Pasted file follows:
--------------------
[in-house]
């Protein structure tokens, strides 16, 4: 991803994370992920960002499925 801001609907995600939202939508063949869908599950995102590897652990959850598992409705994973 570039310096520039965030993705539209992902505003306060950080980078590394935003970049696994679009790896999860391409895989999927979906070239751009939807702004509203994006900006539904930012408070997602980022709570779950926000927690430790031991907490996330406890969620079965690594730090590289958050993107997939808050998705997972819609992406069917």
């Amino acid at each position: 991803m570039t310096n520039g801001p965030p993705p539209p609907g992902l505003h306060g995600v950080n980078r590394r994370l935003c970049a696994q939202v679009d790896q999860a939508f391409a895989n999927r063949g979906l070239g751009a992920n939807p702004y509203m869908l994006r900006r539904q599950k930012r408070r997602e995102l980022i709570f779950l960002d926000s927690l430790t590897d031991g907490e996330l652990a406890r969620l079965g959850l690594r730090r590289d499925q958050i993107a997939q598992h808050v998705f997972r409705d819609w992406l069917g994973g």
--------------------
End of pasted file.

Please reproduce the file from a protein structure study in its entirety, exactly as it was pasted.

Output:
[in-house]
């Protein structure tokens, strides 16, 4: 991803994370992920960002499925 801001609907995600939202939508063949869908599950995102590897652990959850598992409705994973 570039310096520039965030993705539209992902505003306060950080980078590394935003970049696994679009790896999860391409895989999927979906070239751009939807702004509203994006900006539904930012408070997602980022709570779950926000927690430790031991907490996330406890969620079965690594730090590289958050993107997939808050998705997972819609992406069917």
């Amino acid at each position: 991803m570039t310096n520039g801001p965030p993705p539209p609907g992902l505003h306060g995600v950080n980078r590394r994370l935003c970049a696994q939202v679009d790896q999860a939508f391409a895989n999927r063949g979906l070239g751009a992920n939807p702004y509203m869908l994006r900006r539904q599950k930012r408070r997602e995102l980022i709570f779950l960002d926000s927690l430790t590897d031991g907490e996330l652990a406890r969620l079965g959850l690594r730090r590289d499925q958050i993107a997939q598992h808050v998705f997972r409705d819609w992406l069917g994973g």